Initially, in an attempt to lighten his burden, he asked TCWR to rescue 6 of the 66 cats on the property. After returning to TCWR with 7 tigers: Jerry, Haley, Whitney, Roulon, Tammy, and Garth, each tiger was given almost 40 lbs of meat that first night. Their food aggression made it evident that their meals had been sparse.
A few short weeks after these tigers were rescued, Turpentine Creek staff were made aware of the disturbing news of the Quitman facility. A local newspaper had reported that four lions from Safari Park had broken out of their caging and mauled a camel. All four were subsequently shot and killed by local law enforcement.
At 7:30 am the owner called and contacted our Vice President Scott Smith, asking if it was legal to shoot the remaining 56 animals in his possession because he said he was “done and could not handle it any longer”. Our team immediately jumped into action telling him we would come to relocate the animals. Upon arrival the stench was overpowering, many of the animals were living in their own refuse. We took as many animals as we could, making 6-7 trips during the rescue.
A total of 21 cats found a home at the Refuge: Jerry, Roulon, Haley, Whitney, Tammy, Garth, Tasha, TJ, Lucci, Wyoming, Livingston, JJ, Reese, Titan, CJ, Cessna, Clancy, Lana, Greg, Boris, and Thunder. The remaining cats were at Tiger Haven, a sanctuary in Tennessee.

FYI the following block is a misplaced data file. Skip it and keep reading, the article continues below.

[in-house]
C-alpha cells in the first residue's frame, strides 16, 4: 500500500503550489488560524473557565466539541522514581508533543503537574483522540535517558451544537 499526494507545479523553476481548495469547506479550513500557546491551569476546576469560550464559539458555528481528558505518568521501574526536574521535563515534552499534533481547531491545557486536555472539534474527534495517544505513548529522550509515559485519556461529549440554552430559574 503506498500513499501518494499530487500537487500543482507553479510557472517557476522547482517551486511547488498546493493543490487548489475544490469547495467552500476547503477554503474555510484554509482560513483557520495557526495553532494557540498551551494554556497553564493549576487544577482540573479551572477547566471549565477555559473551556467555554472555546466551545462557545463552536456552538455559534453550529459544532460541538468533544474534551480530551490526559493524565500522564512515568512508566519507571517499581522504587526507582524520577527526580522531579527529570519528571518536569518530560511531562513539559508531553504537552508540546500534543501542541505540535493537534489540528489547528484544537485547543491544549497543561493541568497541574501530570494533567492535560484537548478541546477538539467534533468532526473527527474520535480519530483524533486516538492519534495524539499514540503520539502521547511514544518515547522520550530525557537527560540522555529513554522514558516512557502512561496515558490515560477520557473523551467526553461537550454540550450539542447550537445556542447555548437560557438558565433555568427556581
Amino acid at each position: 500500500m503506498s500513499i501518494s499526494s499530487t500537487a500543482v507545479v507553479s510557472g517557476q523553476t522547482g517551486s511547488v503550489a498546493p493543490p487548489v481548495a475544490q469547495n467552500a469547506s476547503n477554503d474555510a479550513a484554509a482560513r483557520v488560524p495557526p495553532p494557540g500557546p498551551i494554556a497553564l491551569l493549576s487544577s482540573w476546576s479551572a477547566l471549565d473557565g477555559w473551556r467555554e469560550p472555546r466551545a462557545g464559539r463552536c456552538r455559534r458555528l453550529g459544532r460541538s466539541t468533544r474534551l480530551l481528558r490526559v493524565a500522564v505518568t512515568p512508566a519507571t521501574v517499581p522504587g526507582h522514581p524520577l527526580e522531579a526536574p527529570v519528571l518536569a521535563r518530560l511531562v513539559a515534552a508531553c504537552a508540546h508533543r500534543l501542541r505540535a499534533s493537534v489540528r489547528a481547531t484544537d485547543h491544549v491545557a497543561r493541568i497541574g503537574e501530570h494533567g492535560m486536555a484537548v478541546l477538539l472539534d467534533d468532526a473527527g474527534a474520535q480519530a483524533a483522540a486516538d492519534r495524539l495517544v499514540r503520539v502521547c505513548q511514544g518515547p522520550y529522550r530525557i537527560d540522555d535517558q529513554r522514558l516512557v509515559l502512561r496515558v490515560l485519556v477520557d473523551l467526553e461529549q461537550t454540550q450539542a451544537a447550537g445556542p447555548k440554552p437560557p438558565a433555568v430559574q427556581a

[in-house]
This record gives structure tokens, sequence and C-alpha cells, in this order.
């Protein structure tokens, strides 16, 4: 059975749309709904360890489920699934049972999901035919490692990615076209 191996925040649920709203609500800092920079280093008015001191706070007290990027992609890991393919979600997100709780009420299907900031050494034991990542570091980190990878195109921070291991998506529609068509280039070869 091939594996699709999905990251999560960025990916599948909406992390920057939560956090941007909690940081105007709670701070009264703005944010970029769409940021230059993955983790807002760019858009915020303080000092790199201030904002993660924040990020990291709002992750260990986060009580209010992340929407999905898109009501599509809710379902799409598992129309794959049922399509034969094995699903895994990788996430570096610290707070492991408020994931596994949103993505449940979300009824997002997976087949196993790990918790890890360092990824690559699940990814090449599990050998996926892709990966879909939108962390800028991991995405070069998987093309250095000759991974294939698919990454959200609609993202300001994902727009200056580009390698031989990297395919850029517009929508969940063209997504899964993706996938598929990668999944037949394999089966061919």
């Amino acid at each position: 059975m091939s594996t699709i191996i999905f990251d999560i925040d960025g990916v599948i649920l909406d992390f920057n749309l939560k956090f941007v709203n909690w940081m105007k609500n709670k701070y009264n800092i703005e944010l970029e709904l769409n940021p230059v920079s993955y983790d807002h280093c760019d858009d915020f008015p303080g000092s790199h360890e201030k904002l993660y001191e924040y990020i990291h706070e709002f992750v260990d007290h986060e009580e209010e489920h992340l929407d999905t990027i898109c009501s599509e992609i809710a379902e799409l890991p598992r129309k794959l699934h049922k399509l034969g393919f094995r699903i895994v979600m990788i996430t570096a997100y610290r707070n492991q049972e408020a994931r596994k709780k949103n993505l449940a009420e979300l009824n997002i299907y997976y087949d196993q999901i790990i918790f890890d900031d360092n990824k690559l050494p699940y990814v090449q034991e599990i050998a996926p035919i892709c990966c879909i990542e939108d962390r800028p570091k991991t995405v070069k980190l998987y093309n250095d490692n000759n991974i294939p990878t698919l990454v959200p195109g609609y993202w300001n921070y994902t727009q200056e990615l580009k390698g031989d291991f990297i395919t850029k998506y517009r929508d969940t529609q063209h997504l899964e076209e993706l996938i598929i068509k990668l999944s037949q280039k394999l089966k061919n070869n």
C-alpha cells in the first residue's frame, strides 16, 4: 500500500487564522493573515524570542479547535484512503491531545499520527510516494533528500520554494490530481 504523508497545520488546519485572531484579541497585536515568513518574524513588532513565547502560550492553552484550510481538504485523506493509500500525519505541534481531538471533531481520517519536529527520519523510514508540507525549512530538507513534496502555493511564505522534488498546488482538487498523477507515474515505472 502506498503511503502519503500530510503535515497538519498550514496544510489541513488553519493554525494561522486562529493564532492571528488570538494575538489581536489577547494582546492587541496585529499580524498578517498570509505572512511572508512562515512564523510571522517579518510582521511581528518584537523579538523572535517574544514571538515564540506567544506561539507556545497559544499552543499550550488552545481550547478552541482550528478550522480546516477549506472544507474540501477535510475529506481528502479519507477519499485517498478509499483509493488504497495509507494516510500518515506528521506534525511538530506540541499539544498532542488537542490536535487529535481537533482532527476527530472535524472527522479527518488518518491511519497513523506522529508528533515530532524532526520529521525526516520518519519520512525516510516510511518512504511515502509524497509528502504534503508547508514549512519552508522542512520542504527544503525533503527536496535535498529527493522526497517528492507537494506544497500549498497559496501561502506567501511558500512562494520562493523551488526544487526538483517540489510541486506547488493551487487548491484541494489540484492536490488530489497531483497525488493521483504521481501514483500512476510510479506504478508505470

All the Quitman cats were put on a strict regimen of vitamins, including taurine and calcium for bone development. The healthy diet, immediate medical care, and unending compassion proved to be what these cats needed, and with time the cats recovered from their neglect.
On May 14, 1996, the Boone County, Ark. Sheriff’s Department asked Turpentine Creek Wildlife Refuge to assist in what would be found to be a severe case of neglect. When TCWR staff reached the cats they found a total of ten cats. 4 of the tigers, two leopards, and a lion were crammed into a twenty-foot horse trailer. One of the tigers and a leopard were locked in the trailer’s overhead compartment. Located in the very back was a female tiger with two cubs, and in the middle with the divider left open was the lion and the other leopard. The final two tigers were found in 6×6 foot cages next to the trailer, and a cougar in a 2×4 cargo drum. The floors of all the cages were covered in excrement, and judging by the buildup of waste, the cats had been in these small units for an estimated three weeks.
Starvation was painfully evident, with all of the cats dangerously thin. Tragically, one of the leopards, Freckles, had died of starvation just hours before TCWR’s arrival. On his side was a spot of skin where the fur had been licked away. Presumably, Toby, the lion, was attempting to revive Freckles by licking him.
In December of 1991, Twiss, a notorious breeder and black market dealer showed up on the Jackson’s doorstep with three cattle trailers full of big cats and other animals – 42 in all. She was on the run from the law and knew she couldn’t get very far with such a heavy load. She was desperate to find a place for the cats and knew the Jackson’s could are for them. At that time, Don and Hilda were living in Hope, AR, but they did know of a 460-acre ranch located in Eureka Springs. The ranch was owned at that time by a friend of the Jacksons’ who had offered it to be used as a temporary refuge.
Eventually, Turpentine Creek would officially take over the Eureka property and continue to offer Refuge to all big cats in need of rescue.